By Alex Parrish
Many people, today, are either advocating or criticizing the socialistic direction of the current administration and its policies. Increasingly, we are being deluged with reports of new legislation which would give additional power to the federal government and remove much of the control traditionally held by the private sector. In a capitalistic society, the imposition of more federal authority into the governmental framework is being met with increasing skepticism and strong opposition.
But what is the problem with socialism, anyway? Is it really as bad as many make it out to be? Are there really so many negative attributes involved that it cannot possibly be considered as a viable infrastructure for our government? What are the positive aspects of socialism which appeal to those advocating it? Can socialism really solve all of this country’s problems; or the world’s? Let us investigate this volatile topic.
Socialism – Any of various theories or systems of social organization in which the means of producing and distributing goods is owned collectively or by a centralized government that often plans and controls the economy.
Statism – The practice or doctrine of giving a centralized government control over economic planning and policy.
Egalitarian – Affirming, promoting, or characterized by belief in equal political, economic, social, and civil rights for all people.
Capitalism – An economic system in which the means of production and distribution are privately or corporately owned and development is proportionate to the accumulation and reinvestment of profits gained in a free market.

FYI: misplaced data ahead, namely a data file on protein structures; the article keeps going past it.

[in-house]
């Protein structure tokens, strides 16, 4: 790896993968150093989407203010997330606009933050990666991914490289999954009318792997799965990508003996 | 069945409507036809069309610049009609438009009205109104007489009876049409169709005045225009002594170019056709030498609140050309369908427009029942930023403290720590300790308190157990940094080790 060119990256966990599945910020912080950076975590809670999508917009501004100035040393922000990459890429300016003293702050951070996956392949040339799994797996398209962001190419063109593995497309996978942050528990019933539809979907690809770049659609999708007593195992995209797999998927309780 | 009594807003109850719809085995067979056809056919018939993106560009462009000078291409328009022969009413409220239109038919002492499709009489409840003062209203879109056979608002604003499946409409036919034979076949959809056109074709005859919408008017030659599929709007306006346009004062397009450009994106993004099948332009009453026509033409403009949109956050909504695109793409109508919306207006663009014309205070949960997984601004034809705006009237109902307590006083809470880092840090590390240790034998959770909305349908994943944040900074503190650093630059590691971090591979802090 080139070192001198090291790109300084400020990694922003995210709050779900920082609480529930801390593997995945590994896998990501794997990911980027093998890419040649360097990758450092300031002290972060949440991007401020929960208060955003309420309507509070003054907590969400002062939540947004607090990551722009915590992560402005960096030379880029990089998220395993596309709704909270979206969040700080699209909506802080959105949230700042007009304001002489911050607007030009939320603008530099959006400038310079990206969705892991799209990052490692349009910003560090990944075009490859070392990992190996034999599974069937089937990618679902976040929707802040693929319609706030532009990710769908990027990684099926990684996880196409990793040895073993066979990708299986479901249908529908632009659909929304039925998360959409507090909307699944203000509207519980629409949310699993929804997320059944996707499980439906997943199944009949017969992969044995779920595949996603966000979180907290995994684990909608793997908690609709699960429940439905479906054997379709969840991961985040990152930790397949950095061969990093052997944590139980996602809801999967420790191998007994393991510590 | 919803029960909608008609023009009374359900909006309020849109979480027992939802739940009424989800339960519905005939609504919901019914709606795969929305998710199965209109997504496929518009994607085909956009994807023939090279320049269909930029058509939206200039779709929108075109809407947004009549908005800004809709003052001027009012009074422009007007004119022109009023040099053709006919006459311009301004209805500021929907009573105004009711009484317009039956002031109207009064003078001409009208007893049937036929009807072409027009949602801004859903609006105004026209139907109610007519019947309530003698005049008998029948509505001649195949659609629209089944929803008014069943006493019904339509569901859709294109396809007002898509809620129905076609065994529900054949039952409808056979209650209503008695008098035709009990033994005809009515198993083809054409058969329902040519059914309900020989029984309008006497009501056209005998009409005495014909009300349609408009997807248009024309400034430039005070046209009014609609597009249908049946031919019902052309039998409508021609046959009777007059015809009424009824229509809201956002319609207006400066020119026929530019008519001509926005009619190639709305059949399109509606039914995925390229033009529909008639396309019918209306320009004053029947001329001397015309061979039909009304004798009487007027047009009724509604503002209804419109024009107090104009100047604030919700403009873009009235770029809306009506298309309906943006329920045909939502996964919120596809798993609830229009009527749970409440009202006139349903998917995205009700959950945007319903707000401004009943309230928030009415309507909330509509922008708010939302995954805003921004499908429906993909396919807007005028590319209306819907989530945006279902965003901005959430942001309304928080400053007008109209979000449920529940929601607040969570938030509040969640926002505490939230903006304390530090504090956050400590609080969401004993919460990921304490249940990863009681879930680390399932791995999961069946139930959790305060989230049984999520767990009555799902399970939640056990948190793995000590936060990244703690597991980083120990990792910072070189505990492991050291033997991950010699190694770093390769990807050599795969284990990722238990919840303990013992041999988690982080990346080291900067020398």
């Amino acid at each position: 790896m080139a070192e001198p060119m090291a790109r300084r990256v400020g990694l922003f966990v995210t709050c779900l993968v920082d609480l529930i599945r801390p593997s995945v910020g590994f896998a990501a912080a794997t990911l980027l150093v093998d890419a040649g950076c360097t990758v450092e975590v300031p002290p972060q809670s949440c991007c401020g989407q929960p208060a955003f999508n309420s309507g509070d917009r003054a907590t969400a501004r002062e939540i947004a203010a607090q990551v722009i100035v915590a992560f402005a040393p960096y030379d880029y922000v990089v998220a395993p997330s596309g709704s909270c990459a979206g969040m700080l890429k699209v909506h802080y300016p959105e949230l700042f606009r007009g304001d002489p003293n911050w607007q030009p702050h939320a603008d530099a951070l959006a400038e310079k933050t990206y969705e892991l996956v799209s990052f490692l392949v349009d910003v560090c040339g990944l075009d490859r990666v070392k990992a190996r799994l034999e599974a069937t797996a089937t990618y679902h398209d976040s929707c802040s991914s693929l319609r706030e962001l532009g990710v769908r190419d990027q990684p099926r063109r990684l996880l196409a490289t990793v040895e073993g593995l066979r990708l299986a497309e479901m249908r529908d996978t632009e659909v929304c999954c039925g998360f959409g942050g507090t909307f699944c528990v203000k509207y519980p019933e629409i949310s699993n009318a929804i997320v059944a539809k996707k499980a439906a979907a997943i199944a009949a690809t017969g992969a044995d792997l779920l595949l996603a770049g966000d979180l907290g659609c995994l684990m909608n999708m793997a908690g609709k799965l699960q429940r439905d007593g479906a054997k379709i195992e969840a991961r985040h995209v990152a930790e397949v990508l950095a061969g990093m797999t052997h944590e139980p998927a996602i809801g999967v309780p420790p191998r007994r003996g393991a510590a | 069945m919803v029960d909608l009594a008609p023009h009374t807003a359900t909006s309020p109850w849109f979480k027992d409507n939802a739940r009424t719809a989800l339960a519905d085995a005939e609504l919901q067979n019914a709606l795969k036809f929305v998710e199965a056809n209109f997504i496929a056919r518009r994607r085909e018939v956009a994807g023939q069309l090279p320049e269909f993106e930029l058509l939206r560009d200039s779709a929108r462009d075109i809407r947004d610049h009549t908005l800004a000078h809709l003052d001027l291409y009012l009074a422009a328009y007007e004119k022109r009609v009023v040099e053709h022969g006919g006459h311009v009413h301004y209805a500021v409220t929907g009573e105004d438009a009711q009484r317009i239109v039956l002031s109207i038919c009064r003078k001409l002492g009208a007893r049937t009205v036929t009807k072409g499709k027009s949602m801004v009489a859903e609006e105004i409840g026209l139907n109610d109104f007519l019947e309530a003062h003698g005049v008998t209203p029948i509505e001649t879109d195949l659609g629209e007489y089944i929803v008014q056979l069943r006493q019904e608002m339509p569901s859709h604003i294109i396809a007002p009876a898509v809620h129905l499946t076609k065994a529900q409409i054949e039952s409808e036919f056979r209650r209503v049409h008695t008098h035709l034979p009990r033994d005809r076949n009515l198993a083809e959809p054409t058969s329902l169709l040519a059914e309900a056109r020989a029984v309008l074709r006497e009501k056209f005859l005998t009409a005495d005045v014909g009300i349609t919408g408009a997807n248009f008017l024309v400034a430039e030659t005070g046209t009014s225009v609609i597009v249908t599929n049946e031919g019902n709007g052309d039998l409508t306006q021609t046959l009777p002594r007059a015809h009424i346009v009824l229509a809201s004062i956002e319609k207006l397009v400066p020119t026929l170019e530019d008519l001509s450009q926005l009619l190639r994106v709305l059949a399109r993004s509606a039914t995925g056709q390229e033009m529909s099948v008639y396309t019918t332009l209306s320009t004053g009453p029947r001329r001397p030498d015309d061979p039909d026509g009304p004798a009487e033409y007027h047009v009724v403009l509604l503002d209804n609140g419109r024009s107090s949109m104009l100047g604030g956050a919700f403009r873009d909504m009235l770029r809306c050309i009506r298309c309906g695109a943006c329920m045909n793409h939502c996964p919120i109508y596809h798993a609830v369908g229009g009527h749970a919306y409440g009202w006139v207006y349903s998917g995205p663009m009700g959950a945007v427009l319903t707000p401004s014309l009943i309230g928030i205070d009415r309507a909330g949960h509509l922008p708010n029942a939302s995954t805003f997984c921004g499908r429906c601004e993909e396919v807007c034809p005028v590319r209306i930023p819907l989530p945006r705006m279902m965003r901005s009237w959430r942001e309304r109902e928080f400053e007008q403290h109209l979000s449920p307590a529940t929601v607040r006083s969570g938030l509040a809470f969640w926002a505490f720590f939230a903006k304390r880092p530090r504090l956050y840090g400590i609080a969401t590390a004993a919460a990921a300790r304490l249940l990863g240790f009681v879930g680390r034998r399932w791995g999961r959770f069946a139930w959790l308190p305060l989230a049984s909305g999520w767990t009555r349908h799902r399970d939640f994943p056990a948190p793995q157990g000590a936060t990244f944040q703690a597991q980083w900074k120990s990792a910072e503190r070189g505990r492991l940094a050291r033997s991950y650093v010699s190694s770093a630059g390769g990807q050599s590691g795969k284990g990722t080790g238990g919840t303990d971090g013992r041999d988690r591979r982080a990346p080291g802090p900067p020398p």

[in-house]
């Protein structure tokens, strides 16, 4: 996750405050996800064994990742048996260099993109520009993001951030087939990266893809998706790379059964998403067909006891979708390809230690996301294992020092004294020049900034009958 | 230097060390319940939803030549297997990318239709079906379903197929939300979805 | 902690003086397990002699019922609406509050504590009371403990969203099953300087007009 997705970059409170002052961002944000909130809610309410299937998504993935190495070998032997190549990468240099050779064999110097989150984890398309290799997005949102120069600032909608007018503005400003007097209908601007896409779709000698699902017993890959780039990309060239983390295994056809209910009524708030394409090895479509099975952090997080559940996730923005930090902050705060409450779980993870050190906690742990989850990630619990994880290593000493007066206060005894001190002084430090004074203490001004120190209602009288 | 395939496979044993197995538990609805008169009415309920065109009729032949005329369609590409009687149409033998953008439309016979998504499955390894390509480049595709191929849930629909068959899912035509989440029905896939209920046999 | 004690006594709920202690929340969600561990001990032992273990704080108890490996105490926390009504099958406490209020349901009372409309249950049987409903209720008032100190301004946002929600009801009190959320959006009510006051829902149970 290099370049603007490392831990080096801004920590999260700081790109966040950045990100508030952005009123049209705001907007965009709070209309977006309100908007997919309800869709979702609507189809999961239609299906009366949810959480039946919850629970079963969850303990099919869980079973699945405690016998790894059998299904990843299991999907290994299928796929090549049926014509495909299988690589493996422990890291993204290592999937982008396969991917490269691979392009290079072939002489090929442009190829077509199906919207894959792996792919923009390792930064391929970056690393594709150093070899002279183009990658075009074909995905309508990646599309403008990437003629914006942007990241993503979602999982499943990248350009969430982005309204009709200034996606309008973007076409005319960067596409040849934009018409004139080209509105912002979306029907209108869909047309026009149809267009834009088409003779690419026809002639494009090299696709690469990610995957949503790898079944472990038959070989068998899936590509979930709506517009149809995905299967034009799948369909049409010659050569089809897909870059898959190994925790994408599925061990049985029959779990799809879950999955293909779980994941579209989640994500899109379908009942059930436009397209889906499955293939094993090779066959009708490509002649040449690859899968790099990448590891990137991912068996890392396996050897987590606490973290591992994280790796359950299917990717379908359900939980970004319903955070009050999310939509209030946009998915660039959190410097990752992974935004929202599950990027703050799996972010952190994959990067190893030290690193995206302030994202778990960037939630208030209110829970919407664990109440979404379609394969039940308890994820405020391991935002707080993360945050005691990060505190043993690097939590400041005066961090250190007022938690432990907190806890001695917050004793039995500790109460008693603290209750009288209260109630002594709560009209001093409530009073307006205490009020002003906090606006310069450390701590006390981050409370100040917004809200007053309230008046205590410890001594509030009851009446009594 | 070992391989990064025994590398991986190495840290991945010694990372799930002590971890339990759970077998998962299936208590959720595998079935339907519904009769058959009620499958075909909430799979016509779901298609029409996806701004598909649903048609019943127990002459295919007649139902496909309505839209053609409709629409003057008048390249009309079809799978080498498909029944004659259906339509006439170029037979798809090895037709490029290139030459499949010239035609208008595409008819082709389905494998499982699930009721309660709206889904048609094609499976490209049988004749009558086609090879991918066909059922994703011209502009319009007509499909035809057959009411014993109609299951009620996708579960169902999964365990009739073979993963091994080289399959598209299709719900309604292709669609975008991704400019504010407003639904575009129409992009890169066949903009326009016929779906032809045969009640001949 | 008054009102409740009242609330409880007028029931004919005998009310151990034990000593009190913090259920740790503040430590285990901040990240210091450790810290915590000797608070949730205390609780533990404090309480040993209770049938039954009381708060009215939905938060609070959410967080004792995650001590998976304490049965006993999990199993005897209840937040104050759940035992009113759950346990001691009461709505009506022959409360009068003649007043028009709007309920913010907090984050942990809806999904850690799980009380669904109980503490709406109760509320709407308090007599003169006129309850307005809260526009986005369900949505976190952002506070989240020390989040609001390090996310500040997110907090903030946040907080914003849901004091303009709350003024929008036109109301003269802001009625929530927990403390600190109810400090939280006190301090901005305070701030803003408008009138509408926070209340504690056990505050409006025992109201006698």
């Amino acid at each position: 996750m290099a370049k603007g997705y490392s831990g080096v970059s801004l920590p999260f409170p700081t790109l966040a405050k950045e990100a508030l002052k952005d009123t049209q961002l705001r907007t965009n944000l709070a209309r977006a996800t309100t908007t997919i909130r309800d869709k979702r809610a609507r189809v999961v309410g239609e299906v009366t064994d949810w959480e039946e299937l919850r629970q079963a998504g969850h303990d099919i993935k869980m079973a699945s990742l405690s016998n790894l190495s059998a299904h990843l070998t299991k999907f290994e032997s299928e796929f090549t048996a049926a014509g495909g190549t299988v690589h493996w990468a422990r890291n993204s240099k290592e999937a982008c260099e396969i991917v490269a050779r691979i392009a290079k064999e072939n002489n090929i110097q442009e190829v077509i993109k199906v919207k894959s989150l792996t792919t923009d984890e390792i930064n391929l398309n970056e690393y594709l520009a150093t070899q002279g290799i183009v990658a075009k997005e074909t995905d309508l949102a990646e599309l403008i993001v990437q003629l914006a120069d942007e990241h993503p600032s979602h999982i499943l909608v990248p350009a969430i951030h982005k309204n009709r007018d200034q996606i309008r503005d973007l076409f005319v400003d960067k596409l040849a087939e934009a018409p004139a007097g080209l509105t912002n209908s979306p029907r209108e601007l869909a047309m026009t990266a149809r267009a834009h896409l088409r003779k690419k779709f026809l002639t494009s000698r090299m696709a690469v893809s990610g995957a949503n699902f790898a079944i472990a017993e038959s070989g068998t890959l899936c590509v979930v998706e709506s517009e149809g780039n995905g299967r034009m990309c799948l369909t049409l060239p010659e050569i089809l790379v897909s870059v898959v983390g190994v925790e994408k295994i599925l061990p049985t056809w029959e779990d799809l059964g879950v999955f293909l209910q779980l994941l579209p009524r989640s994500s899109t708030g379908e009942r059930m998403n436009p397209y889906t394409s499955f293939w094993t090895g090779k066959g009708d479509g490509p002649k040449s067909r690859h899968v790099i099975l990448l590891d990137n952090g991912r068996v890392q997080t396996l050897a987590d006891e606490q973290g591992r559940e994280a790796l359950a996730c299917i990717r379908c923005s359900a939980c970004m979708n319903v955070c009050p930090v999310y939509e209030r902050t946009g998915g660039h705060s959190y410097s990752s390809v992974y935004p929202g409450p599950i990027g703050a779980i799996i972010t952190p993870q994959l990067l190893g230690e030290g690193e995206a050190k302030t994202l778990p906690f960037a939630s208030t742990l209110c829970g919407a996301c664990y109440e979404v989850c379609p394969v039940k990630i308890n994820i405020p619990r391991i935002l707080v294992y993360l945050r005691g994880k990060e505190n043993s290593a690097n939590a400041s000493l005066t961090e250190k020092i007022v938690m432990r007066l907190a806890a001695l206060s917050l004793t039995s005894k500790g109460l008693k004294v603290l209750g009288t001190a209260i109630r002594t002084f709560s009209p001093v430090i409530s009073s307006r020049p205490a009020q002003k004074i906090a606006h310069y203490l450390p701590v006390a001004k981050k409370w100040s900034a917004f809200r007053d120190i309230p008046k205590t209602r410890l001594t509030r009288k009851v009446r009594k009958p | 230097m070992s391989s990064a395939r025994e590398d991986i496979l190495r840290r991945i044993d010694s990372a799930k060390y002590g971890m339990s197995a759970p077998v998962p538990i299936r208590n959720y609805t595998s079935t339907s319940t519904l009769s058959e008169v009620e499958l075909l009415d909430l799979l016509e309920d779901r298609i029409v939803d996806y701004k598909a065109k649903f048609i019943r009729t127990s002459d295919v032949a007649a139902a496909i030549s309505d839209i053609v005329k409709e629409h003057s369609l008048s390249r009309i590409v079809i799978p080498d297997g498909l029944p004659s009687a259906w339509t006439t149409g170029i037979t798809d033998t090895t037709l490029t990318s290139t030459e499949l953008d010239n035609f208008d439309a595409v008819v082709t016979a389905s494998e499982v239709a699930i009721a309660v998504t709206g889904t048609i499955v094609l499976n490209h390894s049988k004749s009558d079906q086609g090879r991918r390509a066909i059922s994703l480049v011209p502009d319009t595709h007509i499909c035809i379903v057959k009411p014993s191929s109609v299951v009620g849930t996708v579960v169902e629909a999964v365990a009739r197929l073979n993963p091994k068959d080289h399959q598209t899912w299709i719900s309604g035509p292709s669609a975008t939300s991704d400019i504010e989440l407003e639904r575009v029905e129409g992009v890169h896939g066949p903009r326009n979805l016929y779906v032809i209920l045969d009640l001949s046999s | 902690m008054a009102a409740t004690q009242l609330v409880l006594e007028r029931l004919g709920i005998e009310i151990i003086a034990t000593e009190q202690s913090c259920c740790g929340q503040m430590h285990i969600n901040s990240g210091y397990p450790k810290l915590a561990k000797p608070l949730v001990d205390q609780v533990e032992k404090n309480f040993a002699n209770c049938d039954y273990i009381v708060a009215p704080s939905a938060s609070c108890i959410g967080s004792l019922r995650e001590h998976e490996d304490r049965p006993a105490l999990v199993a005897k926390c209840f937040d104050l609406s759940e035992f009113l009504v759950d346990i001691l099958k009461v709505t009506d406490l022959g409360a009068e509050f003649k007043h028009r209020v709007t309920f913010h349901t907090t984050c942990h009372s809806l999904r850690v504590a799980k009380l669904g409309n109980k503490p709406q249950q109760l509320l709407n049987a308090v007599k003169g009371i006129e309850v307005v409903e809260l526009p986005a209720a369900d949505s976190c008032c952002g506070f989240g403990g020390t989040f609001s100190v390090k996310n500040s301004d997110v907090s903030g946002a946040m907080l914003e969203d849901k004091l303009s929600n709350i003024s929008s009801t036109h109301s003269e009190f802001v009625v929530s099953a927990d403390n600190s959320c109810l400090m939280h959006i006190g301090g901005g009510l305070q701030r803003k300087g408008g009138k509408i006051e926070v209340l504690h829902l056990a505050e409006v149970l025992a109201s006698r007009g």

Meritocracy – A system in which advancement is based on individual ability or achievement.
In order to answer these questions we have to know a bit more about the subject. Socialism was a term first employed by Henri de Saint-Simon (1760-1825), a French Utopian socialist thinker, to describe his ideas on the reconstruction of society. In his view, society needed to eradicate the motivating desire to gain a higher status in life, regardless of how small that status might be. His founding principle, which became the motto for his entire school of thought, was “The whole of society ought to strive towards the amelioration of the moral and physical existence of the poorest class; society ought to organize itself in the way best adapted for attaining this end.”
His theories ultimately influenced the thinking of Karl Marx (1818-1883), the German philosopher who founded communism, as well as Auguste Comte (1798-1857), the French philosopher credited for founding the fields of sociology, positivism, and altruism. Also making an impact on the prevalence of socialism in today’s society is Robert Owen (1771-1858), a Welsh businessman considered the father of the cooperative movement.